President’s Report – Workplace Vaccination Policies

Recently, our largest unit General Motors has begun implementation of a mandatory vaccination policy. I understand that there are many questions arising from this announcement and I want to take a moment to provide some legal clarity to the membership. I also understand that this is arguably one of the most polarizing situations of our lifetimes, which is why I believe it is my obligation to provide as much information to the membership as possible. The following document is an analysis of COVID-19 Mandatory Vaccination Policy information. It examines Human Rights, Disability and Accommodation, Policy Evaluation, Charter of Rights and Freedoms, Testing and Alternatives, Privacy Rights and Medical/Religious Accommodation.


COVID-19 Vaccination Policy Information

As a Union we recognize that this is a challenging time for our membership. It is challenging for those who are vaccine hesitant and those who are anti-vaccination. It is also challenging for those who think people should follow Public Health guidelines and get vaccinated, which is something rarely talked about. This document is designed to inform and provide guidance to assist with the decision-making process pertaining to a refusal to get vaccinated or refusal to provide a vaccine certificate to your employer. Our view has always been that it is our responsibility to make sure the membership is aware of the likelihood of the consequences that will flow from the decisions that they are going to have to make. That said all our advice is based on our understanding of what is likely. This is important as those members that are fired by the Company are likely to stay fired.

The Union recognizes that the law has not spoken on all aspects of COVID policies. That said, we can find guidance in the principles of various cases where there is law or arbitration rulings. They do provide us with direction and an informal understanding of what is and what is not. We are seeing an increasing number of employers implementing COVID-19 vaccination policies and those policies are not all the same. Most have variations and it is important to note there are features that are essential to acknowledge and are necessary in these policies.

Most of the policies require a worker to provide personal information. This requirement has generated complaints in terms of privacy and this document will speak about that. There are common features, like accommodation rights, and they are necessary in a policy. The two primary talking points are about legislation or disability accommodation and potentially religious accommodations including how you look at undo hardship and what that looks like.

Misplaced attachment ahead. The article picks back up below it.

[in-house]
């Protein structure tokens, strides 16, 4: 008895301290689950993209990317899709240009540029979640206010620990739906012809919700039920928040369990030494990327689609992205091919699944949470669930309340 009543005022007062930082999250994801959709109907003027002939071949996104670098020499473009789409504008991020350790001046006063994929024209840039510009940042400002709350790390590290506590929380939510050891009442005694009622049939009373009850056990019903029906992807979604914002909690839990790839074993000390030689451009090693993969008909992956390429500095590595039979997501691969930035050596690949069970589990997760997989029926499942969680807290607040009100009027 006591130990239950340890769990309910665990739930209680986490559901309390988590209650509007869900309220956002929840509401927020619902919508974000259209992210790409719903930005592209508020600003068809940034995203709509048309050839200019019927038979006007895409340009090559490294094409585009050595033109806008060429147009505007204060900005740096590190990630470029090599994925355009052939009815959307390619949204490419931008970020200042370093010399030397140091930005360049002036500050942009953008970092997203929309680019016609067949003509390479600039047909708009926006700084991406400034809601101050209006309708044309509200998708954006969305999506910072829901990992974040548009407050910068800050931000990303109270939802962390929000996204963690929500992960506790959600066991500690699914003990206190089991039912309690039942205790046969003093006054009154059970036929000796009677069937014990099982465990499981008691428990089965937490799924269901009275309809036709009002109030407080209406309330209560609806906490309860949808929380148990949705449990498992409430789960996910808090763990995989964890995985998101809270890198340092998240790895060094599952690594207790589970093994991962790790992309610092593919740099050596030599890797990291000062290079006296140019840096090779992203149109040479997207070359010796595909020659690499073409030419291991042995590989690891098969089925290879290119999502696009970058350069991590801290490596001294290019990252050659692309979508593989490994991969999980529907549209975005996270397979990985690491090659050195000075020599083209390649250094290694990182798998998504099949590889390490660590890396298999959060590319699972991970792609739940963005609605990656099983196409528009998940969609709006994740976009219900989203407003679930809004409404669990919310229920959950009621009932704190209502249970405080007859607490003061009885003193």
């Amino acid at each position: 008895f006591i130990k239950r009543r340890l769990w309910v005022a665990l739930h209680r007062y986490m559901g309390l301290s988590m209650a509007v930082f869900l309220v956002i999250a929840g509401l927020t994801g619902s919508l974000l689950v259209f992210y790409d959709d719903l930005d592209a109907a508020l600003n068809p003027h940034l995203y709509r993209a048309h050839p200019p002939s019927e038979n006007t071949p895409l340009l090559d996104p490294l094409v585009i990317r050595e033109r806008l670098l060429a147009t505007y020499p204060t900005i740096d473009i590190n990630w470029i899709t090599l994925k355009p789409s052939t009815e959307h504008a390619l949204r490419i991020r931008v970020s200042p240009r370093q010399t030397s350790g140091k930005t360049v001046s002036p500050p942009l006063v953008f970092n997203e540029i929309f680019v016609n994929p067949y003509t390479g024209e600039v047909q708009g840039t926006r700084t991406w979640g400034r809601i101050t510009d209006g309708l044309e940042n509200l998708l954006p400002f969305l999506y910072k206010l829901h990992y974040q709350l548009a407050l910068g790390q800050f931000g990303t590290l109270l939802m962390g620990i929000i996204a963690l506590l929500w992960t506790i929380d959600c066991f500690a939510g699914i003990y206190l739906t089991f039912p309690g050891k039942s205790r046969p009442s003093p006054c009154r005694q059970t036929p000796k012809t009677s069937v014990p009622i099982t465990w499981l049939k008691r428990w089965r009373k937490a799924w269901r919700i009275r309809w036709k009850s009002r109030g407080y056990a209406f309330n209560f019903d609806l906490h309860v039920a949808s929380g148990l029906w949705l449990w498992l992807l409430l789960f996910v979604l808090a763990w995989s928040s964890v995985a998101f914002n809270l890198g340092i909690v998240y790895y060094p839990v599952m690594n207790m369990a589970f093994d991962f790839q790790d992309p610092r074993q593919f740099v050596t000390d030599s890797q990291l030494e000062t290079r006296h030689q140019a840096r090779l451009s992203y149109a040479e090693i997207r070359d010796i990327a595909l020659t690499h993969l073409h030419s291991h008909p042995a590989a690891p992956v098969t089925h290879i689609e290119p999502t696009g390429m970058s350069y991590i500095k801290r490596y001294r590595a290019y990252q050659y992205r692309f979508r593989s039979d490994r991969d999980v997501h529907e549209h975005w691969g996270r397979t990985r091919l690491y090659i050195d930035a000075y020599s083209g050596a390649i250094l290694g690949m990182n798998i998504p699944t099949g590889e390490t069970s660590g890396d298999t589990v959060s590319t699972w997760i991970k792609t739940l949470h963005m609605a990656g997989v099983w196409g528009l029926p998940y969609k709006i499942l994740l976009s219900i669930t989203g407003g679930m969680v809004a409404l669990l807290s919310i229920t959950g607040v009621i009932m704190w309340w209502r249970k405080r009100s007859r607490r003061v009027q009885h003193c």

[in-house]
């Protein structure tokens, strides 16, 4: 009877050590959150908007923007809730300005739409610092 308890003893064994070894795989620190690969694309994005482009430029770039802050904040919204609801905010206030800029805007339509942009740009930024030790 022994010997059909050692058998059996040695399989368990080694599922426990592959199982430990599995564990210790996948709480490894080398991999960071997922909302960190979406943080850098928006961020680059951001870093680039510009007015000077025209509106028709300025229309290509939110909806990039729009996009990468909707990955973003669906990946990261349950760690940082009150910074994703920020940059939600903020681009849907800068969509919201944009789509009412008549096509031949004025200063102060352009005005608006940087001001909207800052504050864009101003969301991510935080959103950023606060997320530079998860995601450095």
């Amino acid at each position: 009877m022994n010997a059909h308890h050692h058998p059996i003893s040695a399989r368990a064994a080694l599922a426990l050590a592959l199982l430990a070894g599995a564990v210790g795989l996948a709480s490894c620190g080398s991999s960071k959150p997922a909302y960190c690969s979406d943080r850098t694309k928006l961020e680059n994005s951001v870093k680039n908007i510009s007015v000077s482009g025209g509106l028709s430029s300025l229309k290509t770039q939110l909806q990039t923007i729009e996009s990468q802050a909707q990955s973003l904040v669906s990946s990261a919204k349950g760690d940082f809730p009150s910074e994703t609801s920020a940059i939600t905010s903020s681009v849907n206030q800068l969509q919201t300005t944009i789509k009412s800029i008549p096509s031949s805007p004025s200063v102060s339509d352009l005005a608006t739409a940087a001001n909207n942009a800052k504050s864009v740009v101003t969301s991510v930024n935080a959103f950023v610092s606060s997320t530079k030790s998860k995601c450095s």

Some policies provide alternatives to mandatory vaccinations, and some do not. Many are very clearly suggesting that termination of employment is a consequence that may arise, while others are suggesting an unpaid leave of absence. Others are suggesting an educational component and testing. You will see the policies vary across sectors.

There are laws that protect people who can legitimately claim a human rights exemption. To be clear, this is not as easy as people seem to think. The fact that you are human, and you have rights does not make yours a human rights case. You must have a tie into the code to claim its protections, however, absent that the human rights code will not apply.

When you look at these policies you must look at facts and the context. What may apply in one workplace may not be the same in another workplace. We know that in places where there are vulnerable populations, such as hospitals, other health care settings, education settings, etc. what is reasonable may differ compared to a workplace where an employee is not in the public or interacting with other people. There is going to be a spectrum of reasonableness and that will be part of the assessment of the policy because each policy must be assessed individually. As will any discipline that arises because of refusal to abide by the policy.

We all know some people do not like this very much and the Union understands why because when we are presented with a forced choice, it does not seem like it’s a real choice. It’s important to note you have a choice. You can absolutely choose not to be vaccinated and no one can force you to be vaccinated, however if you decline to be vaccinated it does not mean that no consequences will flow from that.

Human Rights